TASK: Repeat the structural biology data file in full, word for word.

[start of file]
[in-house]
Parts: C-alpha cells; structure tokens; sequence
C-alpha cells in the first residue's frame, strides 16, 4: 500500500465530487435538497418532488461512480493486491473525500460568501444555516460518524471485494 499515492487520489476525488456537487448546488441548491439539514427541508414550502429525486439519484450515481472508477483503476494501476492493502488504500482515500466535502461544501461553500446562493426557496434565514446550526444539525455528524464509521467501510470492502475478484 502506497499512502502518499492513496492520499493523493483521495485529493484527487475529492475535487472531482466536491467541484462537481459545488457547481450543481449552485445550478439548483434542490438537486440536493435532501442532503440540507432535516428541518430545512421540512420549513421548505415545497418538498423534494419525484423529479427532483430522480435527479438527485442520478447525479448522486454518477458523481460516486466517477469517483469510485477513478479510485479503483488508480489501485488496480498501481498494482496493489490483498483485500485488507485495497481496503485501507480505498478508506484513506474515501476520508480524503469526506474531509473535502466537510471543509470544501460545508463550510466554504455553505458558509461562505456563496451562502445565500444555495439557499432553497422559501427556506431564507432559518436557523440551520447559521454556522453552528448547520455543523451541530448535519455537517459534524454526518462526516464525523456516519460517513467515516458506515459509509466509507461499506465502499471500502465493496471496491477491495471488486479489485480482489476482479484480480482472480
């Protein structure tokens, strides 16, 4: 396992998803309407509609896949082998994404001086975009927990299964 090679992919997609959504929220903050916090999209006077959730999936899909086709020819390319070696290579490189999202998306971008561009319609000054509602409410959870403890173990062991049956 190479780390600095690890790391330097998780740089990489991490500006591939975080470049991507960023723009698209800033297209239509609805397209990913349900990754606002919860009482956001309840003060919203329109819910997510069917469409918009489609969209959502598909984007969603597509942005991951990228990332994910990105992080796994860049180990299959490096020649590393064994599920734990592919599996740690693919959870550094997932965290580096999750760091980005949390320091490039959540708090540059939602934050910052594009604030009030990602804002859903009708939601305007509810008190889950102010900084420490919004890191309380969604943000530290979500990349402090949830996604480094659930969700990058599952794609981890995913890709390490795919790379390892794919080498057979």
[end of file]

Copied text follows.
[in-house]
Parts: C-alpha cells; structure tokens; sequence
C-alpha cells in the first residue's frame, strides 16, 4: 500500500465530487435538497418532488461512480493486491473525500460568501444555516460518524471485494 499515492487520489476525488456537487448546488441548491439539514427541508414550502429525486439519484450515481472508477483503476494501476492493502488504500482515500466535502461544501461553500446562493426557496434565514446550526444539525455528524464509521467501510470492502475478484 502506497499512502502518499492513496492520499493523493483521495485529493484527487475529492475535487472531482466536491467541484462537481459545488457547481450543481449552485445550478439548483434542490438537486440536493435532501442532503440540507432535516428541518430545512421540512420549513421548505415545497418538498423534494419525484423529479427532483430522480435527479438527485442520478447525479448522486454518477458523481460516486466517477469517483469510485477513478479510485479503483488508480489501485488496480498501481498494482496493489490483498483485500485488507485495497481496503485501507480505498478508506484513506474515501476520508480524503469526506474531509473535502466537510471543509470544501460545508463550510466554504455553505458558509461562505456563496451562502445565500444555495439557499432553497422559501427556506431564507432559518436557523440551520447559521454556522453552528448547520455543523451541530448535519455537517459534524454526518462526516464525523456516519460517513467515516458506515459509509466509507461499506465502499471500502465493496471496491477491495471488486479489485480482489476482479484480480482472480
């Protein structure tokens, strides 16, 4: 396992998803309407509609896949082998994404001086975009927990299964 090679992919997609959504929220903050916090999209006077959730999936899909086709020819390319070696290579490189999202998306971008561009319609000054509602409410959870403890173990062991049956 190479780390600095690890790391330097998780740089990489991490500006591939975080470049991507960023723009698209800033297209239509609805397209990913349900990754606002919860009482956001309840003060919203329109819910997510069917469409918009489609969209959502598909984007969603597509942005991951990228990332994910990105992080796994860049180990299959490096020649590393064994599920734990592919599996740690693919959870550094997932965290580096999750760091980005949390320091490039959540708090540059939602934050910052594009604030009030990602804002859903009708939601305007509810008190889950102010900084420490919004890191309380969604943000530290979500990349402090949830996604480094659930969700990058599952794609981890995913890709390490795919790379390892794919080498057979």